Back in Planning Commission’s hands for design review
By Kendra Walker
The Mt. Crested Butte Town Council has accepted the Planning Commission’s recommendation to approve the Planned Unit Development (PUD) Major Alteration application of the Nordic Inn. The council has been reviewing over the past several months the proposal to turn the existing Nordic Inn into a five-star luxury hotel, conference area, restaurant and spa, which will now go to design review before the Planning Commission.
Since council first looked at the proposal on November 6, the Pearls Management, LLC applicant team has made a number of changes based on public comment and Town Council feedback. Principal architect Gary Hartman and Pearls attorney Aaron Huckstep shared those changes with council on December 17.
The proposal’s design has been reduced from 148 units to 132 units, with 75 garage parking spaces available to the public, as previously conditioned by the Planning Commission. In addition to the 132 units, 8.46 affordable housing units (4,677 square feet) as required by the town code will be provided on site.
During their November 19 meeting, council voiced their concerns for the building’s height and massing, asking if the top floor could be eliminated and units could be reoriented elsewhere to alleviate the height massing. On December 17, Hartman presented the elimination of one complete story from the façade, taking it from six stories down to five stories. The building on lot NI-1 has been rotated away from the Evergreen Condos to improve the lot line setback, and the end was updated from a three-story massing to two stories. On lot NI-2, the building was rotated to improve the neighbors’ views from the north, and the massing was also stair-stepped from four stories to two stories.
Huckstep also noted that the tallest height of the buildings still remains almost 30 feet lower than the elevation of Whetstone Road behind it. “We don’t expect that it’s going to be a direct line of obstruction,” said Huckstep of those neighbors. “The building heights are now more sympathetic to the previous building height metrics,” he said, referring to the proposal that was already approved in March 2018. That previous proposal did not receive council or public concern over the building’s massing, but did gather pushback on the surface parking lot.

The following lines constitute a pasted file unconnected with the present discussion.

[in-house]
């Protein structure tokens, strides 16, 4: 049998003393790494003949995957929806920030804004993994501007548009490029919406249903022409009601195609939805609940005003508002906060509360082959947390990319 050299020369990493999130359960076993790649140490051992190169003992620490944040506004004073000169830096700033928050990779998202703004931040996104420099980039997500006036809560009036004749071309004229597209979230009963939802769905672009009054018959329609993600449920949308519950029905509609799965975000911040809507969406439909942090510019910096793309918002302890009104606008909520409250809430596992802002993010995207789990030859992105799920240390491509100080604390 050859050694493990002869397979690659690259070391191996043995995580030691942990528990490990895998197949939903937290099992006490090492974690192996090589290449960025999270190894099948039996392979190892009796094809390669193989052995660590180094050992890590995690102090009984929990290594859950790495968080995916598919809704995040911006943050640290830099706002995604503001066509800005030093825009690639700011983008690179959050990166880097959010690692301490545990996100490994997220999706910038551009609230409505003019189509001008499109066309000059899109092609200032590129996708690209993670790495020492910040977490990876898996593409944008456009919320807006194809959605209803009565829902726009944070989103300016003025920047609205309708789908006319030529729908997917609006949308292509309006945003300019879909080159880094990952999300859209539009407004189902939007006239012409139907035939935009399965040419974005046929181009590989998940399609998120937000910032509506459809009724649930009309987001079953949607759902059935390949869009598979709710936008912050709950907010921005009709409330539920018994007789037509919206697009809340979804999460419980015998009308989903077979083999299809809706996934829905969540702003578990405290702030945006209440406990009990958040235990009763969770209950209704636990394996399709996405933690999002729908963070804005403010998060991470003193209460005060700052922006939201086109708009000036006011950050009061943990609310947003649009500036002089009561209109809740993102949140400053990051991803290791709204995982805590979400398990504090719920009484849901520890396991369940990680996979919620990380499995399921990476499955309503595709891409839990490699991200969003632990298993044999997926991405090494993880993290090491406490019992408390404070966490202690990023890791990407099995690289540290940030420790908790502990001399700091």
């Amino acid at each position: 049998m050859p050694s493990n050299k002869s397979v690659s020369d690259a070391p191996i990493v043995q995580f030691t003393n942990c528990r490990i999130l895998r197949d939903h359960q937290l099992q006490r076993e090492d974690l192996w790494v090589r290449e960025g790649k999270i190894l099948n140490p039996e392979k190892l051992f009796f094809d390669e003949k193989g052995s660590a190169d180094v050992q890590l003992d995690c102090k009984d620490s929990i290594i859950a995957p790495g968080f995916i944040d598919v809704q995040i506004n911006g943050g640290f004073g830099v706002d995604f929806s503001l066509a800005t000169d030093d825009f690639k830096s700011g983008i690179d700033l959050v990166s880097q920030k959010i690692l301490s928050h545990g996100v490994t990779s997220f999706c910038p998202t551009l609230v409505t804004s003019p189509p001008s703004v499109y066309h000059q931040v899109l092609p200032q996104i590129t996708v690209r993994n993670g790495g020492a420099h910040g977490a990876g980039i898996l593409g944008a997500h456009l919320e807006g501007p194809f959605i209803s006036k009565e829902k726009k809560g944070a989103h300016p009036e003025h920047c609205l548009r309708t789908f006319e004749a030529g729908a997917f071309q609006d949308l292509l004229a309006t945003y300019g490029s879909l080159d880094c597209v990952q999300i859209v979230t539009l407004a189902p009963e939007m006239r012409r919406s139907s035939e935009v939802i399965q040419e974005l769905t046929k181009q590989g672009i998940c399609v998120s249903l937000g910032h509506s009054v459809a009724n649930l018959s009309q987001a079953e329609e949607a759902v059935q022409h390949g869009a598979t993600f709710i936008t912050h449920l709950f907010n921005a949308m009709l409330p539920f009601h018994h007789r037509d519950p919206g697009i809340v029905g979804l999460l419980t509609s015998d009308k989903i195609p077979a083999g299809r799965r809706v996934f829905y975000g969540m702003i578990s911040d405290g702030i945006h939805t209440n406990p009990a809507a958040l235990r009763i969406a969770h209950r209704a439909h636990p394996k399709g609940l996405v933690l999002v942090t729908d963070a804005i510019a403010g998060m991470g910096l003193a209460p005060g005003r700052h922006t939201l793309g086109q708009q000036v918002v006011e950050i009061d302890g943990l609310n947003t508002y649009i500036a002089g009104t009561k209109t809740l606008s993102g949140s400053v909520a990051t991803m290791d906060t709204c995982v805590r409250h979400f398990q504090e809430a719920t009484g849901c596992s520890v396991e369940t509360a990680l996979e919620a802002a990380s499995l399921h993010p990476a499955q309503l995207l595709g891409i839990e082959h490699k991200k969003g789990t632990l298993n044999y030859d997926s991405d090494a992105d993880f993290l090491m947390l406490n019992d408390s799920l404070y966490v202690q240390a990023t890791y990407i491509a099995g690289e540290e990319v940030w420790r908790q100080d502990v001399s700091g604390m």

The commercial and retail floor area (CRFA) has been reduced by 1,164 square feet and the overall GRFA of the building has been reduced by an additional 1,128 square feet since the last meeting. The team also showed council that the maximum roof height measured by elevation on NI-1 is 1.75 feet lower than the maximum roof height of the March 2018–approved PUD and the maximum roof height on NI-2 is 3.25 feet higher than in the approved PUD.
Huckstep also reiterated the public amenity aspect of the proposal. In addition to the affordable housing, the hotel provides a conference facility for shoulder season vitality, public restrooms, a restaurant and a bar. The parking garage will provide the public covered spots, and town has the right to its revenue stream and can set the rules and regulations while Pearls takes risks of construction and operation.
Throughout the review process, council expressed their displeasure with the architectural aspects of the proposal, including the building’s “Modern Nordic” design on the outside façade.
“We are hearing you loud and clear,” said Huckstep. He then reiterated that the PUD Major Alteration process is not about the architecture, rather about the zoning. “It’s absolutely critical to remind everyone that the Planning Commission already approved the mass and scale,” he said.
The Pearls team presented examples of three different structures they believe fit within the PUD guide and DDA guidelines, also demonstrating that there is still flexibility on the building’s appearance once going into design review.
“Once we go back to the Planning Commission we can continue to refine. We’re not saying any one of these is better than the other but asking that you let the Planning Commission have the final say at the end of the day.”
Council agreed the changes were a big improvement from the originally approved PUD, as well as the updated proposal presented to them over the past several months.
“I think they’ve done a good job in addressing our concerns from the last meeting,” said councilman Dwayne Lehnertz. Regarding leaving it in the hands of the Planning Commission, he noted, “The architect is listening.”
Huckstep also pointed out that “The planning chair is on record that he wasn’t comfortable” with the Modern Nordic aesthetic either.
Council agreed to accept the Planning Commission’s recommendation to approve the Nordic Inn PUD major alteration, with several additional conditions, including that: the applicant works with the Planning Commission to consider alternatives to Modern Nordic architecture that are compliant with DDA guidelines; the affordable housing deed restrictions shall be reviewed and approved by Town Council prior to building permit; and the PUD guide is updated to reflect the application changes presented at the December 17 meeting.
“I feel like we’ve gotten to a much better project. It’s different from what the Planning Commission sent to us,” said mayor Janet Farmer. “Thank you for the work that you guys have done on it.”
Design review with Planning Commission has not yet been scheduled.